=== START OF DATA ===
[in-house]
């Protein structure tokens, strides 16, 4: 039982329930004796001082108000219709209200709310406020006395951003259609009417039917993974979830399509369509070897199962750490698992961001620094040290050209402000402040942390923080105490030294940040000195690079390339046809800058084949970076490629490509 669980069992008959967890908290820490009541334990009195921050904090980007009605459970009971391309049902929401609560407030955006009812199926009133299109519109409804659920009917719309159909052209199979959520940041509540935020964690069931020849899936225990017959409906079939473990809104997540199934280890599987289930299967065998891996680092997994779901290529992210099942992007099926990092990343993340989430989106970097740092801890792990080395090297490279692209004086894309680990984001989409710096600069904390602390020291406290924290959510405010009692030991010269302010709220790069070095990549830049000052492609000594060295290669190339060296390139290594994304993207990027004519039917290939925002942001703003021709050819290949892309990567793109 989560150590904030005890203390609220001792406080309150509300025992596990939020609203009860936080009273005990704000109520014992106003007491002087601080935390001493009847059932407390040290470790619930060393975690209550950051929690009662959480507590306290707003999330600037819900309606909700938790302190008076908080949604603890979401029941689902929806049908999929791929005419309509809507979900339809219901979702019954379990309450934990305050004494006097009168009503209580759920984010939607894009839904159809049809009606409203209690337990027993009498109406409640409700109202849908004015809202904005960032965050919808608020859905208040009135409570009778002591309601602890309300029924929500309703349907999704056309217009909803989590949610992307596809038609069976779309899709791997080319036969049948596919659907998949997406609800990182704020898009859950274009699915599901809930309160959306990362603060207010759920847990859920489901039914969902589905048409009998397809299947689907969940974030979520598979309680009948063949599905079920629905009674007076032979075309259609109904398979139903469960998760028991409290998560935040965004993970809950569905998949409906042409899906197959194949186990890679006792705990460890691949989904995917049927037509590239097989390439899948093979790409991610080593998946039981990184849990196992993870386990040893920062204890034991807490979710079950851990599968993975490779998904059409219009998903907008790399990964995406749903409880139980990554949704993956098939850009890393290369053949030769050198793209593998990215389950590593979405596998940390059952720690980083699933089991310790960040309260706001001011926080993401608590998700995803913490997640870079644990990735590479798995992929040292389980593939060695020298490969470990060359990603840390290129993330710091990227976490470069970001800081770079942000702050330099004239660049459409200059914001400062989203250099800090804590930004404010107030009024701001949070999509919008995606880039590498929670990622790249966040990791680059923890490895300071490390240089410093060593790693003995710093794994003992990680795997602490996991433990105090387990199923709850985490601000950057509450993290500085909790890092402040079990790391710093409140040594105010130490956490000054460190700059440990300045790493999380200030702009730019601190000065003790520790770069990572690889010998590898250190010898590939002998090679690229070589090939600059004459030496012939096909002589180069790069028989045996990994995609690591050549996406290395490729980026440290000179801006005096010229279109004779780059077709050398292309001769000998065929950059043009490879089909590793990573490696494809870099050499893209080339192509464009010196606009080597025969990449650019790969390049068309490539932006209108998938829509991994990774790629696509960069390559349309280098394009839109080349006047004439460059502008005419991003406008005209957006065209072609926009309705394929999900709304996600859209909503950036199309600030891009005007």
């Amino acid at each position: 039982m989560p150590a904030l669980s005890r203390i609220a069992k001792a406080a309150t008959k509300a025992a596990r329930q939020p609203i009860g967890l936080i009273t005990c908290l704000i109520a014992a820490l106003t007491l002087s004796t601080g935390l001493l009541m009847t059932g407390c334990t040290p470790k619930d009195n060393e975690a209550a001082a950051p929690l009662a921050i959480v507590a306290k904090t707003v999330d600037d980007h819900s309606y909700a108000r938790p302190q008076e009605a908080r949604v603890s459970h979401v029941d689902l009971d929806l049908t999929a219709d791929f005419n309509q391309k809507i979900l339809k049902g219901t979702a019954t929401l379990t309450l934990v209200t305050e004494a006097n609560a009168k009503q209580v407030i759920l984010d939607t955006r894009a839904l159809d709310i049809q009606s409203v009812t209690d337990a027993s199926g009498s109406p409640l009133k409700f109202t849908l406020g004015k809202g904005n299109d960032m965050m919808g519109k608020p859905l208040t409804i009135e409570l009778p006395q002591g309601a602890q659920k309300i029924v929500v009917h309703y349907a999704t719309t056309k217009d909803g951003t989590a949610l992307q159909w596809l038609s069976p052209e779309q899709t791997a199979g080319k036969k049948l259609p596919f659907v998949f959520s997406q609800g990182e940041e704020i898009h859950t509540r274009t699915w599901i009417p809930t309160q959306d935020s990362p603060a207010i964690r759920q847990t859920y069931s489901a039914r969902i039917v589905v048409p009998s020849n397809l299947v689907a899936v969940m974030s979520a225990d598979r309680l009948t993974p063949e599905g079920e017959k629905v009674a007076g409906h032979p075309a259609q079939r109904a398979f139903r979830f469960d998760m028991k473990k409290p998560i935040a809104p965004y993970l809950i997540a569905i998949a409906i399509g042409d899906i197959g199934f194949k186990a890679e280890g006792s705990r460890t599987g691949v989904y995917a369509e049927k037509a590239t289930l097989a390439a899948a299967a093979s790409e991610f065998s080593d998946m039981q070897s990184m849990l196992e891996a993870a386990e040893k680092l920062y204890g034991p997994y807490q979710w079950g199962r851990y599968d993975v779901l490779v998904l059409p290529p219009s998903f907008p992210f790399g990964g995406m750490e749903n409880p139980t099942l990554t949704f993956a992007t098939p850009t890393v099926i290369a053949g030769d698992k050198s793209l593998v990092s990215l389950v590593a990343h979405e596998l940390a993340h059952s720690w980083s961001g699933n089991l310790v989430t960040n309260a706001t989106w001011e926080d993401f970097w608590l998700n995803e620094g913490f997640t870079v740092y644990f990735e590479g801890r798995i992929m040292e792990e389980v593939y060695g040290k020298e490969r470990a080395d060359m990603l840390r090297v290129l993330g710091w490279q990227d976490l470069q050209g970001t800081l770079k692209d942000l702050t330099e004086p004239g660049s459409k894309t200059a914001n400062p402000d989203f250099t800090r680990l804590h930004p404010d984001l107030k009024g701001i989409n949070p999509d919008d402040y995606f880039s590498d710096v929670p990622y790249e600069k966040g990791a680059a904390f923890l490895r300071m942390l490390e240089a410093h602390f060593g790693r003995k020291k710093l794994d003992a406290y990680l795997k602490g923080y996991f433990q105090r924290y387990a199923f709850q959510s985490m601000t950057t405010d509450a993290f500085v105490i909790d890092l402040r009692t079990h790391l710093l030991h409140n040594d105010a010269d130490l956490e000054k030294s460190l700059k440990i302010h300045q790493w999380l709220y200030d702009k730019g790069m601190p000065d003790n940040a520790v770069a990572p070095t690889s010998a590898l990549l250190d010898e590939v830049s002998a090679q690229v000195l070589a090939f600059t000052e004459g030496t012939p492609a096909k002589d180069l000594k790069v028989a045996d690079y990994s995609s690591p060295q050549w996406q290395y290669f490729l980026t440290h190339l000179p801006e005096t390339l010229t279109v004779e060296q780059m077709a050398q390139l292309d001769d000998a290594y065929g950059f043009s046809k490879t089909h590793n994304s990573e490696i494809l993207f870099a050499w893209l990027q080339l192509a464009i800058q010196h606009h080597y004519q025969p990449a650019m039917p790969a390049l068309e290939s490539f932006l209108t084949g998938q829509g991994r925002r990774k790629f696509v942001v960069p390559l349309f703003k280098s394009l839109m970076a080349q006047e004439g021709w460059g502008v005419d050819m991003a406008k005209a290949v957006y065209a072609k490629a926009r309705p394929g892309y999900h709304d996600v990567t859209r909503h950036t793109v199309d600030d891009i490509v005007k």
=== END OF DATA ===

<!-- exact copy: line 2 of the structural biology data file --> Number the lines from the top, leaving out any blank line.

């Protein structure tokens, strides 16, 4: 039982329930004796001082108000219709209200709310406020006395951003259609009417039917993974979830399509369509070897199962750490698992961001620094040290050209402000402040942390923080105490030294940040000195690079390339046809800058084949970076490629490509 669980069992008959967890908290820490009541334990009195921050904090980007009605459970009971391309049902929401609560407030955006009812199926009133299109519109409804659920009917719309159909052209199979959520940041509540935020964690069931020849899936225990017959409906079939473990809104997540199934280890599987289930299967065998891996680092997994779901290529992210099942992007099926990092990343993340989430989106970097740092801890792990080395090297490279692209004086894309680990984001989409710096600069904390602390020291406290924290959510405010009692030991010269302010709220790069070095990549830049000052492609000594060295290669190339060296390139290594994304993207990027004519039917290939925002942001703003021709050819290949892309990567793109 989560150590904030005890203390609220001792406080309150509300025992596990939020609203009860936080009273005990704000109520014992106003007491002087601080935390001493009847059932407390040290470790619930060393975690209550950051929690009662959480507590306290707003999330600037819900309606909700938790302190008076908080949604603890979401029941689902929806049908999929791929005419309509809507979900339809219901979702019954379990309450934990305050004494006097009168009503209580759920984010939607894009839904159809049809009606409203209690337990027993009498109406409640409700109202849908004015809202904005960032965050919808608020859905208040009135409570009778002591309601602890309300029924929500309703349907999704056309217009909803989590949610992307596809038609069976779309899709791997080319036969049948596919659907998949997406609800990182704020898009859950274009699915599901809930309160959306990362603060207010759920847990859920489901039914969902589905048409009998397809299947689907969940974030979520598979309680009948063949599905079920629905009674007076032979075309259609109904398979139903469960998760028991409290998560935040965004993970809950569905998949409906042409899906197959194949186990890679006792705990460890691949989904995917049927037509590239097989390439899948093979790409991610080593998946039981990184849990196992993870386990040893920062204890034991807490979710079950851990599968993975490779998904059409219009998903907008790399990964995406749903409880139980990554949704993956098939850009890393290369053949030769050198793209593998990215389950590593979405596998940390059952720690980083699933089991310790960040309260706001001011926080993401608590998700995803913490997640870079644990990735590479798995992929040292389980593939060695020298490969470990060359990603840390290129993330710091990227976490470069970001800081770079942000702050330099004239660049459409200059914001400062989203250099800090804590930004404010107030009024701001949070999509919008995606880039590498929670990622790249966040990791680059923890490895300071490390240089410093060593790693003995710093794994003992990680795997602490996991433990105090387990199923709850985490601000950057509450993290500085909790890092402040079990790391710093409140040594105010130490956490000054460190700059440990300045790493999380200030702009730019601190000065003790520790770069990572690889010998590898250190010898590939002998090679690229070589090939600059004459030496012939096909002589180069790069028989045996990994995609690591050549996406290395490729980026440290000179801006005096010229279109004779780059077709050398292309001769000998065929950059043009490879089909590793990573490696494809870099050499893209080339192509464009010196606009080597025969990449650019790969390049068309490539932006209108998938829509991994990774790629696509960069390559349309280098394009839109080349006047004439460059502008005419991003406008005209957006065209072609926009309705394929999900709304996600859209909503950036199309600030891009005007």